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As you can imagine, I was pretty excited to come onto WordPress last month and find this message waiting for me :). (The current tally is now sitting around 114).

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A special thank you to everyone for being a part of the journey, especially Literary Dust, A Haven for Book Lovers and A Bookish Tara for being some of my first followers, as well as Molly @ Molly’s Madness who I believe was the 100th follower.

In other news…

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Photo by Tookapic on Pexels.com

It was my birthday last week! Among other gifts, I received a Kobo Aura H2O Edition 2 which I am now throughly enjoying; it’s light-weight, has a simple yet effective interface, is easy on the eyes and has a non glare screen that feels great to the touch. Plus, perhaps most importantly, it is waterproof so I can read in the bath, by the pool or at the beach with no dramas. The first book I read on it was Sunny Side Up by Holly Smale (the 4.5th book in the Geek Girl Series) and have, since then, read Love & Gelato by Jenna Evans Welch and started reading Murder Most Unladylike by Robin Stevens.

Have you read any of these books? What were your thoughts on them? Let’s chat :). 

 

 

The 2018 Inky Awards Shortlist Has Been Announced & Voting is Now Open!

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The Inside a Dog Inky Awards , which are run by The Centre for Youth Literature at State Library Victoria, are the only young adult novel awards in Australia that are judged and voted on solely by teenagers. A few weeks back, I posted to share my excitement at seeing some of my favourite ya books make the longest. Now, the shortlist has been announced and I am still as excited as ever!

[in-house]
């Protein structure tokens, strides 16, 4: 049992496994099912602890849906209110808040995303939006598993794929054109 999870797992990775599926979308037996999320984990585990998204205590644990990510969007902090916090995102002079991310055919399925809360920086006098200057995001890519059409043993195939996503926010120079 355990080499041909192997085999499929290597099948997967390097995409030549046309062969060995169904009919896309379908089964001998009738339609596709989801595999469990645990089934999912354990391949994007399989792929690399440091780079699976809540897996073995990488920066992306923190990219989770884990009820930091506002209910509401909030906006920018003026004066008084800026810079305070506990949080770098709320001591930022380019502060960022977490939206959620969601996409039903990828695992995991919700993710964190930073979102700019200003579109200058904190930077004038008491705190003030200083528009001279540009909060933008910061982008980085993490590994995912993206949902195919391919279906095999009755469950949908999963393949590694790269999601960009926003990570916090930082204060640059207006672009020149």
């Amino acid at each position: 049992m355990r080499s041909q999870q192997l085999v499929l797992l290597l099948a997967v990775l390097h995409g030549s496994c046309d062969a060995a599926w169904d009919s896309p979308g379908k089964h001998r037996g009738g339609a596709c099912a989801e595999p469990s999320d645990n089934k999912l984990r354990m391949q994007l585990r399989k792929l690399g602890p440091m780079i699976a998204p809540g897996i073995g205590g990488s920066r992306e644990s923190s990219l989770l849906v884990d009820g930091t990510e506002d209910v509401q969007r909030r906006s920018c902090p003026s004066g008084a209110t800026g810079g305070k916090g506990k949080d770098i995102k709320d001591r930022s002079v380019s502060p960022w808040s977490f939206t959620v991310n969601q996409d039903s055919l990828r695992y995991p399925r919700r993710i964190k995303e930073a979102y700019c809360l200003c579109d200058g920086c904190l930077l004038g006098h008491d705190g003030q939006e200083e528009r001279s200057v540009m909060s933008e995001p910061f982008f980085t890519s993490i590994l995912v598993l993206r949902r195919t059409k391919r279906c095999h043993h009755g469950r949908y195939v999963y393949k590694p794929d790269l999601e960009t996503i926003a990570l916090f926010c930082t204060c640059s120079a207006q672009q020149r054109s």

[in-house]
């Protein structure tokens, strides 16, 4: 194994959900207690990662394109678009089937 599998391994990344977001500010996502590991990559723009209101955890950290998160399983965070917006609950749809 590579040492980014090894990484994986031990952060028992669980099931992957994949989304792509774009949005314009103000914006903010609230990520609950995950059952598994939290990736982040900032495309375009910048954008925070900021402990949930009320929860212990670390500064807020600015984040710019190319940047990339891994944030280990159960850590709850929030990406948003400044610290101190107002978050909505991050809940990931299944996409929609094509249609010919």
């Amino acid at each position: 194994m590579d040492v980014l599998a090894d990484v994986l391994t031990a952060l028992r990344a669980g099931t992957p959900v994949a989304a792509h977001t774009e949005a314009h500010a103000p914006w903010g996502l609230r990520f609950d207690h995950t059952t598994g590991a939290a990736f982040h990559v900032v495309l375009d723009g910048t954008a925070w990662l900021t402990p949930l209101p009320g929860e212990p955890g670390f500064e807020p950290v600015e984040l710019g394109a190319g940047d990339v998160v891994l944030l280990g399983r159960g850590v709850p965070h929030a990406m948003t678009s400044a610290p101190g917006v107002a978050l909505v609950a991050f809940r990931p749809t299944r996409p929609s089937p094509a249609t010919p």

Since the longlist announcement in March, the books have been slimmed down from these 20 books:

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To these top 10:

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(Note: the ‘Gold Inky Awards’ focus on books Australian authors, while the ‘Silver Inky Awards’ are for international authors).

My thoughts on the shortlist:

Beautiful Mess by Claire Christian was one of my favourite reads of last year so I am hyped to see it make the cut.

I’m disappointed that The Lonliest Girl in the Universe by Lauren James wasn’t chosen- it’s an amazing book that is completely underrated.

I adored The Gentleman’s Guide to Vice & Virtue by Mackenzi Lee and think it is well deserving of all its hype.

The Hate U Give by Angie Thomas was an okay read for me. While its message is important, the writing style and slow start downgraded my rating to a 3.5 out of 5.

Release, In Dark Spaces and Take Three Girls are all novels that I’m interested in reading, especially Release by Patrick Ness, which I own a copy of.

Follow the link to find out more about the Inky Awards for 2018 and to vote.  Voting is now open (for teen readers) and closes on 16th September. Winners will be announced by The State Library of Victoria on 2nd October.